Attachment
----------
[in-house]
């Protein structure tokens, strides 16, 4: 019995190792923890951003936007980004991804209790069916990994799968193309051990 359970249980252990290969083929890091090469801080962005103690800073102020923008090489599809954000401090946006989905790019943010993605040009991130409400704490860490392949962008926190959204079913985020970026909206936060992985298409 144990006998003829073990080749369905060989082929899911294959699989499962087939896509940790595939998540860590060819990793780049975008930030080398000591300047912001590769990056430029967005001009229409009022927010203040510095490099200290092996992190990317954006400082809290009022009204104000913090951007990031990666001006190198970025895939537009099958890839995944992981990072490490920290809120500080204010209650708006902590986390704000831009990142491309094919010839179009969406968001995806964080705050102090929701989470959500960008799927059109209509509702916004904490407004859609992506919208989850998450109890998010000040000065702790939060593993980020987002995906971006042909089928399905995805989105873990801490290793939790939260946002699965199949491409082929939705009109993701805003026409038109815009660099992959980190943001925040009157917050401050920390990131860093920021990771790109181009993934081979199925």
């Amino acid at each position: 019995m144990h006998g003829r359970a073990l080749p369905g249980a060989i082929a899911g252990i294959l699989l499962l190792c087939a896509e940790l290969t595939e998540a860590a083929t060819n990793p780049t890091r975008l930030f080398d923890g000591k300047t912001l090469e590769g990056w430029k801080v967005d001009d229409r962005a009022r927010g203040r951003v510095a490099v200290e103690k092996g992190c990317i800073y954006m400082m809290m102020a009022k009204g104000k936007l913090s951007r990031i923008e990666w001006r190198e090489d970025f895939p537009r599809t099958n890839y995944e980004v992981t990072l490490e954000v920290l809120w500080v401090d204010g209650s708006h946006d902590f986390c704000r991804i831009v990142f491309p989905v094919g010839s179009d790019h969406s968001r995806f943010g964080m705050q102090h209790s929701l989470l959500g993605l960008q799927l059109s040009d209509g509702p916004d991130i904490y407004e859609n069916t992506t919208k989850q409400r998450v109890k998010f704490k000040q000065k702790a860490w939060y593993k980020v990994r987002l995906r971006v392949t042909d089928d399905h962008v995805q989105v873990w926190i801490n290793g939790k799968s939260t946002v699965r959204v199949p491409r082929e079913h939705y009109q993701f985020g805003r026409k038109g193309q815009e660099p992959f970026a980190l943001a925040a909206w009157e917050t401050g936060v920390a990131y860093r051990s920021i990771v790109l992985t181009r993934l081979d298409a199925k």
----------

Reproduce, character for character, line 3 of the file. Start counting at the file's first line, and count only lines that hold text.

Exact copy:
């Amino acid at each position: 019995m144990h006998g003829r359970a073990l080749p369905g249980a060989i082929a899911g252990i294959l699989l499962l190792c087939a896509e940790l290969t595939e998540a860590a083929t060819n990793p780049t890091r975008l930030f080398d923890g000591k300047t912001l090469e590769g990056w430029k801080v967005d001009d229409r962005a009022r927010g203040r951003v510095a490099v200290e103690k092996g992190c990317i800073y954006m400082m809290m102020a009022k009204g104000k936007l913090s951007r990031i923008e990666w001006r190198e090489d970025f895939p537009r599809t099958n890839y995944e980004v992981t990072l490490e954000v920290l809120w500080v401090d204010g209650s708006h946006d902590f986390c704000r991804i831009v990142f491309p989905v094919g010839s179009d790019h969406s968001r995806f943010g964080m705050q102090h209790s929701l989470l959500g993605l960008q799927l059109s040009d209509g509702p916004d991130i904490y407004e859609n069916t992506t919208k989850q409400r998450v109890k998010f704490k000040q000065k702790a860490w939060y593993k980020v990994r987002l995906r971006v392949t042909d089928d399905h962008v995805q989105v873990w926190i801490n290793g939790k799968s939260t946002v699965r959204v199949p491409r082929e079913h939705y009109q993701f985020g805003r026409k038109g193309q815009e660099p992959f970026a980190l943001a925040a909206w009157e917050t401050g936060v920390a990131y860093r051990s920021i990771v790109l992985t181009r993934l081979d298409a199925k």